“There is no list where Americans are on the list” – even the language used here sounds like a cheap Orwell knockoff (although, to be fair, so does V for Vendetta, which has unfortunately provided the model for the modern protest aesthetic). It’s not an accident that so much of this story is starting to sound like farce. The idea that we have to beg and plead and pull Capra-esque stunts in the Senate just to find out whether or not our government has “asserted the legal authority” (this preposterous phrase is beginning to leak into news coverage with alarming regularity) to kill U.S. citizens on U.S. soil without trial would be laughable, were it not for the obvious fact that such lines are in danger of really being crossed, if they haven’t been crossed already.
This morning, an Emory University law professor named Mary Dudziak wrote an op-ed in the Times in which she pointed out several disturbing aspects to the drone-attack policy. It’s bad enough, she writes, that the Obama administration is considering moving the program from the CIA to the Defense Department. (Which, Dudziak notes, “would do nothing to confer legitimacy to the drone strikes. The legitimacy problem comes from the secrecy itself — not which entity secretly does the killing.”) It’s even worse that the administration is citing Nixon’s infamous bombing of Cambodia as part of its legal precedent.
But beyond that, Obama’s lawyers used bad information in their white paper:
On Page 4 of the unclassified 16-page “white paper,” Justice Department lawyers tried to refute the argument that international law does not support extending armed conflict outside a battlefield. They cited as historical authority a speech given May 28, 1970, by John R. Stevenson, then the top lawyer for the State Department, following the United States’ invasion of Cambodia.
Since 1965, “the territory of Cambodia has been used by North Vietnam as a base of military operations,” he told the New York City Bar Association. “It long ago reached a level that would have justified us in taking appropriate measures of self-defense on the territory of Cambodia. However, except for scattered instances of returning fire across the border, we refrained until April from taking such action in Cambodia.”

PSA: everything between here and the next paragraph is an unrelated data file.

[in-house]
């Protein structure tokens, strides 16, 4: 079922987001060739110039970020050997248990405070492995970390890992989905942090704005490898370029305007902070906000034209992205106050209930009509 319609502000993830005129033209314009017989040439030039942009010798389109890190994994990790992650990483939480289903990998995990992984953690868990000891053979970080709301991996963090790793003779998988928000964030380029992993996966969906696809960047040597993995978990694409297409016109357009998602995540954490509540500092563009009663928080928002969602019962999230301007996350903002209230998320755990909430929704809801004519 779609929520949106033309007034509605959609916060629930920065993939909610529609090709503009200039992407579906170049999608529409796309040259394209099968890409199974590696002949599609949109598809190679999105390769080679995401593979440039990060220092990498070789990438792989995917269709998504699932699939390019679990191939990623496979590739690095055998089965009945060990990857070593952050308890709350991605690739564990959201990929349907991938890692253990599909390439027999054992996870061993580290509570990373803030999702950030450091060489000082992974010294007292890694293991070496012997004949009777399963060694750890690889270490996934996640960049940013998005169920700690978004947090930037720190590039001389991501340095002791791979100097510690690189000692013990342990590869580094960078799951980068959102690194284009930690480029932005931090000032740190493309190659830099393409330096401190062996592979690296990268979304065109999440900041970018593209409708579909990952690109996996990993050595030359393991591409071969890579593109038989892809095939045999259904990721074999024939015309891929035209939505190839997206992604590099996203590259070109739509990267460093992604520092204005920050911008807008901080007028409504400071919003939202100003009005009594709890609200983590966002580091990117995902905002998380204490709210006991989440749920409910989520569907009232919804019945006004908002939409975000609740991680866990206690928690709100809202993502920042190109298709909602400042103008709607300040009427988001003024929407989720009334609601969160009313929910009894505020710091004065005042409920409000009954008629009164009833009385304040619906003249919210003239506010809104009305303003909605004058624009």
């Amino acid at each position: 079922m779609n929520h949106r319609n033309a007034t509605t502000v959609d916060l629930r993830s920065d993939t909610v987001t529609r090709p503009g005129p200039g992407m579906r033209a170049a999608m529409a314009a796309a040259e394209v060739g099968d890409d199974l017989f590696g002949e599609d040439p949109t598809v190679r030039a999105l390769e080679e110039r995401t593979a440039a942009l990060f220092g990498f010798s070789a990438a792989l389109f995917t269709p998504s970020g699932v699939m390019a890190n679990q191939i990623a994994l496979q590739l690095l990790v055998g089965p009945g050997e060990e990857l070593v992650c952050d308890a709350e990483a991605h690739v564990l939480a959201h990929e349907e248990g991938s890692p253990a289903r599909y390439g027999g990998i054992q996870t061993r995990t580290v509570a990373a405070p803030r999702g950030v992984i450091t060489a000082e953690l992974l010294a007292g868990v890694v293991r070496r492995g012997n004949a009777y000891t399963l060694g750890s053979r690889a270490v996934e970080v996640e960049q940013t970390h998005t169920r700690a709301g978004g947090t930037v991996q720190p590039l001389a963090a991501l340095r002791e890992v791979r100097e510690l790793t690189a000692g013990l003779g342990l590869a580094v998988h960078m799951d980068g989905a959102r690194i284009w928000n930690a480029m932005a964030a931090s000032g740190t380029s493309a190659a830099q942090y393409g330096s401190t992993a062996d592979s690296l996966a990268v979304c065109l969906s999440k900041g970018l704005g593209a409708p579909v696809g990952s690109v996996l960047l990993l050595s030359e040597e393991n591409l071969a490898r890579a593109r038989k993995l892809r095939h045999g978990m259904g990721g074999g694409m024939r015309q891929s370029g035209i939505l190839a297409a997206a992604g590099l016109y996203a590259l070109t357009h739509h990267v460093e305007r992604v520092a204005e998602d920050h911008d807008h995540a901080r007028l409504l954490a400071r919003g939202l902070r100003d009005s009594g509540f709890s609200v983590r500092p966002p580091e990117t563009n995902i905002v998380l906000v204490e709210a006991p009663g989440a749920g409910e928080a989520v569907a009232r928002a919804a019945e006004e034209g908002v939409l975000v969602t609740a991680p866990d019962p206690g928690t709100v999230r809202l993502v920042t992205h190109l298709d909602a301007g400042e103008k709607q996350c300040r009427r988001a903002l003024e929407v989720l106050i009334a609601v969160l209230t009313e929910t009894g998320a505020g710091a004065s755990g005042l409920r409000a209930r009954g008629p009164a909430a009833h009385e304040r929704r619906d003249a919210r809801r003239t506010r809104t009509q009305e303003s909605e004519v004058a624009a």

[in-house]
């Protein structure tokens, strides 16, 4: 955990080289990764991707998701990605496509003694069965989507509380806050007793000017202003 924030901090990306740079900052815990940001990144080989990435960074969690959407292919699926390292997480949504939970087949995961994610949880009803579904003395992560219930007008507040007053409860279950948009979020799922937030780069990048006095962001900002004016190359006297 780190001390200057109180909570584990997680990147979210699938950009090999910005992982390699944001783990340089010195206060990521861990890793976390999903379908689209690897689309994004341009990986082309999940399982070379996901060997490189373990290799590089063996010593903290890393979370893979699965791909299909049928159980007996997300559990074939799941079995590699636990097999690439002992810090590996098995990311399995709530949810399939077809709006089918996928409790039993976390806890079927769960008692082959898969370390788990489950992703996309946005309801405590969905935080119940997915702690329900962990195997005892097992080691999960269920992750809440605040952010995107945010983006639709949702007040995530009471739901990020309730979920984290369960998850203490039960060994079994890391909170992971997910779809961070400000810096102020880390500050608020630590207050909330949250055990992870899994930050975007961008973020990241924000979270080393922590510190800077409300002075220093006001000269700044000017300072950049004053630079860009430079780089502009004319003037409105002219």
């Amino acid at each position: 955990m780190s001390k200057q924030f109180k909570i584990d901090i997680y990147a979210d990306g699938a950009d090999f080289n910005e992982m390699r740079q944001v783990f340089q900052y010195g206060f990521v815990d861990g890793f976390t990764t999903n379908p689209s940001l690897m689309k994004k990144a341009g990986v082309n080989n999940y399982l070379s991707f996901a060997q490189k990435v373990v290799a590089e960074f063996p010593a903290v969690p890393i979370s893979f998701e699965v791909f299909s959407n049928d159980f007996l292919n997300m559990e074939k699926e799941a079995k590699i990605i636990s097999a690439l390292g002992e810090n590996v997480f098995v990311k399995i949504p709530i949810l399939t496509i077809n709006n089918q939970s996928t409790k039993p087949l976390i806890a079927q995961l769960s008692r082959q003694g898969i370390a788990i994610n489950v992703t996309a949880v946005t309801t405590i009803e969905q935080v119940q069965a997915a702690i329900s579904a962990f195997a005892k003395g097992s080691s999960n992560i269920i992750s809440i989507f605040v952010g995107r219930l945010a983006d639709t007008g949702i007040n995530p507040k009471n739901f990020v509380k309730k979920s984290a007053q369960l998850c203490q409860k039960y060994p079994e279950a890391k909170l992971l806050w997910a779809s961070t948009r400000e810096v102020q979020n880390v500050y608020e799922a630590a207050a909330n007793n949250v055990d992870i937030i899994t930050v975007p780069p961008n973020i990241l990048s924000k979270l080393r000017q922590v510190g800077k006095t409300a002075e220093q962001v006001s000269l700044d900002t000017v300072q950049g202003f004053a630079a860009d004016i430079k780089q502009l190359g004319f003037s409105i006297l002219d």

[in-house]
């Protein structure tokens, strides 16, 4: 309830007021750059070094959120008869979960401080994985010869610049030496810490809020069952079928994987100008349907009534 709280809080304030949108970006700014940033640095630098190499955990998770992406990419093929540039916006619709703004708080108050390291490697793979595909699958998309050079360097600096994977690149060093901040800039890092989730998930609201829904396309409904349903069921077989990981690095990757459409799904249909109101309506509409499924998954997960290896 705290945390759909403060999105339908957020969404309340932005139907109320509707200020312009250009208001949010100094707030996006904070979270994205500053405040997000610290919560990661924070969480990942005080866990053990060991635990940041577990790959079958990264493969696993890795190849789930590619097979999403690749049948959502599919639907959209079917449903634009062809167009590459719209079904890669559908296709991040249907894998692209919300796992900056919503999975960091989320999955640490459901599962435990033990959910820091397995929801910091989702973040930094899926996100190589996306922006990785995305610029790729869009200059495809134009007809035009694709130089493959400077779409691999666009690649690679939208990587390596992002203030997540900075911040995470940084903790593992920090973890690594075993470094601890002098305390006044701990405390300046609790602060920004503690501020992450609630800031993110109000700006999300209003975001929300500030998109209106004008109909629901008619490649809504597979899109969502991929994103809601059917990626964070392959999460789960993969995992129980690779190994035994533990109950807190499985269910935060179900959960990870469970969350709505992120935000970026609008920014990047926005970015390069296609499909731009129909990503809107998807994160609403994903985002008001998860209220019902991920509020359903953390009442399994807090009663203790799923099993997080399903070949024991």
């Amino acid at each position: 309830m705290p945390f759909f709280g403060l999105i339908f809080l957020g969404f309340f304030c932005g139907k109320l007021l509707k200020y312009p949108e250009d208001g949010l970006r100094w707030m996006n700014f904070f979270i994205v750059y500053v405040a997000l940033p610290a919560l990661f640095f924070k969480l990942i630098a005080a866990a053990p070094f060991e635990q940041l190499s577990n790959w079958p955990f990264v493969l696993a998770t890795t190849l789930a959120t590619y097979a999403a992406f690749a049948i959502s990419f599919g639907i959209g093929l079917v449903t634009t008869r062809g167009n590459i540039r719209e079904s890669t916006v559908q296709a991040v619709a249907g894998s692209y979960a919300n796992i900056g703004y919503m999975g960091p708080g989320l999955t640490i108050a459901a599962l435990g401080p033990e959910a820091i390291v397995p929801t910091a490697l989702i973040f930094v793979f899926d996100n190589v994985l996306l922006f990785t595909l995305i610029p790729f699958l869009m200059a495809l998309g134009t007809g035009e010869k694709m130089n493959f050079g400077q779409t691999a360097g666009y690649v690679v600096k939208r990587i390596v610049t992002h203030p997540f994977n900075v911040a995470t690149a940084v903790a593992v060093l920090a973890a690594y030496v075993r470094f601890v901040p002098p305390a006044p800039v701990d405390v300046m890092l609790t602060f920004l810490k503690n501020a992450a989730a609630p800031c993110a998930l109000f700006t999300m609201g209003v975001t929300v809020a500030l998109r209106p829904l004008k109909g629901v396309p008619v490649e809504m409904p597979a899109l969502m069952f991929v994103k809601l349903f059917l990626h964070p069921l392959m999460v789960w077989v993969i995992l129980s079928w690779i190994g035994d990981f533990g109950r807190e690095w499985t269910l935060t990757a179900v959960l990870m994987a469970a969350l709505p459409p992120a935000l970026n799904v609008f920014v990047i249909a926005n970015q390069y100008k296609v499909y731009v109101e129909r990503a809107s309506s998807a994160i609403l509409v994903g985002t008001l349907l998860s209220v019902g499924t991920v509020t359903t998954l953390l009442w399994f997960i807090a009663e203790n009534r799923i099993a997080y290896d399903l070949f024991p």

But, Dudziak notes, there is a catch:
In fact, Nixon had begun his secret bombing of Cambodia more than a year earlier. (It is not clear whether Mr. Stevenson knew this.) So the Obama administration’s lawyers have cited a statement that was patently false.
Now, this “white paper” of Obama’s is already of dubious legality at best. The idea that the President can simply write a paper expanding presidential power into extralegal assassination without asking the explicit permission of, well, somebody, anyway, is absurd from the start. Now you add to that the complication of the paper being based in part on some half-assed, hastily-cobbled-together, factually lacking precedent, and the Obama drone-attack rationale becomes like all rationales of blunt-force, repressive power ever written – plainly ridiculous, the stuff of bad comedy, like the Russian military superpower invading tiny South Ossetia cloaked in hysterical claims of self-defense.
The Wikileaks episode was just an early preview of the inevitable confrontation between the citizens of the industrialized world and the giant, increasingly secretive bureaucracies that support them. As some of Gibney’s interview subjects point out in his movie, the experts in this field, the people who worked on information security in the Pentagon and the CIA, have known for a long time that the day would come when all of our digitized secrets would spill out somewhere.